I read the responses to my first primary school article from last Thursday.
I didn’t anticipate the number of comments and that so many people had experiences similar to me. I did find it overwhelming that so many suffered. At the same time, I’m glad there were others who found primary school a good place.
On the other side of the coin, there were funny things that happened in amongst the terrors that were called a good primary education.
The school I attended was opposite the town’s public primary school. A narrow gully separated us and so they could see us and we them.
One lunch time a boy in my class stood on the bank opposite the public school and entertained himself and us by chucking brown eyes at the public school kids. Needless to say, the wrath of the nuns descended upon him even though he was from a very upstanding Catholic family.
In fifth class, we had Mother DePaul as our teacher. She was a very old woman, and she’d hobble over to the classroom of a morning, perch herself at the front of the room, cane in one hand and deliver her version of justice throughout the day. She’d collect our books and if she wrote “Come to me” on your work you knew you were in for it. As she wrote that on so many kid’s books I tended to ignore her. Such was her desire to whack as many kids each day as she could physically manage some boys in the class began having bets with each other as to who could get the most in any one week. I remember one boy boasted of 40+.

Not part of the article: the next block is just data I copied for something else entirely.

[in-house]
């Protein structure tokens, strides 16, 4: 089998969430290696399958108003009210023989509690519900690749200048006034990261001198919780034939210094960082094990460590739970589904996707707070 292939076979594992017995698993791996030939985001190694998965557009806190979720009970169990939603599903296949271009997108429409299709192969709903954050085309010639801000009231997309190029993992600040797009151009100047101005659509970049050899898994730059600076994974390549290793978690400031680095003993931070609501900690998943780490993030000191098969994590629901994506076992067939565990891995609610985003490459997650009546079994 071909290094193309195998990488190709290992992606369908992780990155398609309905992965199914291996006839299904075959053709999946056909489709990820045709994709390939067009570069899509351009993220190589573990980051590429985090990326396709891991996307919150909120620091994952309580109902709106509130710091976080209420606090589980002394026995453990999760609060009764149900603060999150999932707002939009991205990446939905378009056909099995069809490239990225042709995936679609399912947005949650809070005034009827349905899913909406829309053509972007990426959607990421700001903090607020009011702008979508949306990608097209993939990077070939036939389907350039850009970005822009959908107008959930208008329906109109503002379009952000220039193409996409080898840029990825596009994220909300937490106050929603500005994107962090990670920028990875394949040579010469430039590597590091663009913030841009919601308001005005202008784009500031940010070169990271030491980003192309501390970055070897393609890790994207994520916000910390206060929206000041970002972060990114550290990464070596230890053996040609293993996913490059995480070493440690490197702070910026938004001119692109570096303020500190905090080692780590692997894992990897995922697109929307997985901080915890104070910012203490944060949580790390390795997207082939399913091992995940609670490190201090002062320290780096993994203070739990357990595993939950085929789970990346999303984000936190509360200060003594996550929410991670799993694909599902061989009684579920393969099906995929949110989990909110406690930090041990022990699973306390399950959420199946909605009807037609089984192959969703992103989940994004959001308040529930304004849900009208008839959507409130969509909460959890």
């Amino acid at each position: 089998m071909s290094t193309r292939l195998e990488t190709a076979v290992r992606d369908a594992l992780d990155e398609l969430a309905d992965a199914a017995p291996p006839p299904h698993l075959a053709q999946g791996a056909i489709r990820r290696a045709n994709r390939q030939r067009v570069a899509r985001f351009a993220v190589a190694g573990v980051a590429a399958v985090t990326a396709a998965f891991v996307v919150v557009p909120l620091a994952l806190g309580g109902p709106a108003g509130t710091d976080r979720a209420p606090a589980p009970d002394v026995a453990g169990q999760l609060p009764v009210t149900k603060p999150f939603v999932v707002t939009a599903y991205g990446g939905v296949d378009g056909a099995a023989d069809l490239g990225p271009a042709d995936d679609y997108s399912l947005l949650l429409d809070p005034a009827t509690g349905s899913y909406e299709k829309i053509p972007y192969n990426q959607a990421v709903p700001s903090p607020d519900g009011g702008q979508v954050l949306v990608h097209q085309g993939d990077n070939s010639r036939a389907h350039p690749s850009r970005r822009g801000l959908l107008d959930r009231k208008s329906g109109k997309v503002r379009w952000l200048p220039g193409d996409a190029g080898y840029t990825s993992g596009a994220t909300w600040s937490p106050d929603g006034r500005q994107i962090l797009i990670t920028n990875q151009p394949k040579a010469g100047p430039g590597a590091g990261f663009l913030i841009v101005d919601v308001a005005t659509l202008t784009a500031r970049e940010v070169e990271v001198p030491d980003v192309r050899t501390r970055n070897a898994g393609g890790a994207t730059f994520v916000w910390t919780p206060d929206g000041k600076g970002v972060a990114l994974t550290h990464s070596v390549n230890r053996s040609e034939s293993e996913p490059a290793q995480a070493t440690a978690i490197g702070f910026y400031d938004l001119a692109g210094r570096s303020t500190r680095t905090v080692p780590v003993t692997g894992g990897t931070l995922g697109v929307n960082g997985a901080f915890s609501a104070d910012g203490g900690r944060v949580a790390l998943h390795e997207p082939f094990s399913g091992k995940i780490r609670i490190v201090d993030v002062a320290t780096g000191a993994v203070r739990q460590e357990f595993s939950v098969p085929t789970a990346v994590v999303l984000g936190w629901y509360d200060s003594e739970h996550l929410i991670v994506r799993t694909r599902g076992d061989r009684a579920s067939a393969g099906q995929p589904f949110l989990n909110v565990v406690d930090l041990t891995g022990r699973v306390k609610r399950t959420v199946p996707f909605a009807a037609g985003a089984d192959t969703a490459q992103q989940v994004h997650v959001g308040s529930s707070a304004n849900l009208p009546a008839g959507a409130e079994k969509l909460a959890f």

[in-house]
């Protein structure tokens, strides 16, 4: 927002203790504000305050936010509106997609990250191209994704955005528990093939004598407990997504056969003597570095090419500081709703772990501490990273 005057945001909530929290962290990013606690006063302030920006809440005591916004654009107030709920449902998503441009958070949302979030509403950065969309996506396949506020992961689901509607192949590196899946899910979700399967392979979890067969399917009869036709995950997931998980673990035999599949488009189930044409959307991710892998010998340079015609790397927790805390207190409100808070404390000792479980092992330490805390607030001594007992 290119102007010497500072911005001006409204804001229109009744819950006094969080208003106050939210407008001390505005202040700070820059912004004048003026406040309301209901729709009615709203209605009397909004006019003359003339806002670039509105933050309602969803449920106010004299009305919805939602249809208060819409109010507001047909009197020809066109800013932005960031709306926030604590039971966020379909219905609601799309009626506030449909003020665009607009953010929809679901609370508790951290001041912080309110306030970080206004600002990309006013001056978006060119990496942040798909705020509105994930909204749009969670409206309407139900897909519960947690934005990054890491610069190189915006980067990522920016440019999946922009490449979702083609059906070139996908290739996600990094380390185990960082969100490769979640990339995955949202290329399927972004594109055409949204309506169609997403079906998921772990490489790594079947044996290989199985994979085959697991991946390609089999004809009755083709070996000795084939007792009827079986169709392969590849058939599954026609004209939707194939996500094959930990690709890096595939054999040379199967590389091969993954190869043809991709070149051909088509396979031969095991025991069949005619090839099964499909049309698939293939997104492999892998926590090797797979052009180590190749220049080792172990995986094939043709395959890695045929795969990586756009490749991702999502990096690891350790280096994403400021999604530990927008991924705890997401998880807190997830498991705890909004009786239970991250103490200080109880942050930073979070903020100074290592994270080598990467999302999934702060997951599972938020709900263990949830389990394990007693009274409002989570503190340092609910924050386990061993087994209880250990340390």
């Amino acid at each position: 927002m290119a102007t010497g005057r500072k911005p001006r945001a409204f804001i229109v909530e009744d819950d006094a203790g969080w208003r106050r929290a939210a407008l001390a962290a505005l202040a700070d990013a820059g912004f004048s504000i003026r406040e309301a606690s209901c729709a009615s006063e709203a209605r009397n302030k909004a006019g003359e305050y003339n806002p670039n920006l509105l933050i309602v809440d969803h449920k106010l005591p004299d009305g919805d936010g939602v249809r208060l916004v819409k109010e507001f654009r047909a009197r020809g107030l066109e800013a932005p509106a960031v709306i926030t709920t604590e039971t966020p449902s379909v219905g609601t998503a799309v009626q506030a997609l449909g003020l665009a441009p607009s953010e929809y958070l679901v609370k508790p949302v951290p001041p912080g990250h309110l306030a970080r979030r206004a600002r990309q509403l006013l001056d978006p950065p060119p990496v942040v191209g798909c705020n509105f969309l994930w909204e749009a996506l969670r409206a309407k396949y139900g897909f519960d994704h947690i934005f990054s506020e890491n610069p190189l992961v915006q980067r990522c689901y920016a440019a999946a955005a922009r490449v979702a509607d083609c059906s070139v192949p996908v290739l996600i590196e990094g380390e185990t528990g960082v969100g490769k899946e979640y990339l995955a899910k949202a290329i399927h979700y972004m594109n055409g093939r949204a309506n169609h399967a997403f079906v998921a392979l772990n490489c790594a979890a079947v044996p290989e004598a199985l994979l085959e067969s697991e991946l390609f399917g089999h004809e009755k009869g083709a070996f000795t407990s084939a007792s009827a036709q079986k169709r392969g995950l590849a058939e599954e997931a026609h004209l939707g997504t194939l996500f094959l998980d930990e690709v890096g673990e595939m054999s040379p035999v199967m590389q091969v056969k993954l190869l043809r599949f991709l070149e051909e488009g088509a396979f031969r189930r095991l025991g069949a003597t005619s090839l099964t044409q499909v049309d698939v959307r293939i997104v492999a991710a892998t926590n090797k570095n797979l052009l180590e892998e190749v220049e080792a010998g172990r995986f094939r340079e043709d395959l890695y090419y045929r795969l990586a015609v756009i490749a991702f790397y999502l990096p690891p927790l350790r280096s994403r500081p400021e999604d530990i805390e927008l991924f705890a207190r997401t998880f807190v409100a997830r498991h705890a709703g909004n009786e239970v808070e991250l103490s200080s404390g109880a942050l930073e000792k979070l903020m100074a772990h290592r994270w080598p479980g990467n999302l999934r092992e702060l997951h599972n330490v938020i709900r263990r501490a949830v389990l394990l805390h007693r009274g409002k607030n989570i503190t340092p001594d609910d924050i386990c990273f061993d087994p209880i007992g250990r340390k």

Another time in third class a boy who irritated our teacher was put in the cupboard. The room had a store room in the back, and the teacher made him stay in there the day. The only thing was she forgot he was in there. So, at recess and lunchtime, he’d come out and hang out the classroom window chatting to all of us in the playground. Once the bell was rung, he’d go back in and shut the door. So, at the end of the day knowing she’d forgotten about him, he stayed in the room after the rest of us went home.
The teacher went over to the convent probably for her afternoon tea and to debrief and after about twenty minutes remembered the boy in the cupboard. She rushed back to the classroom to find him still sitting there. She was so apologetic; I’m sure fearing the anger of his parents that she ushered him out of the school and watched him as he walked his way home. It was the only time he ever saw her apologetic about anything. But he still has a grin about it to this day.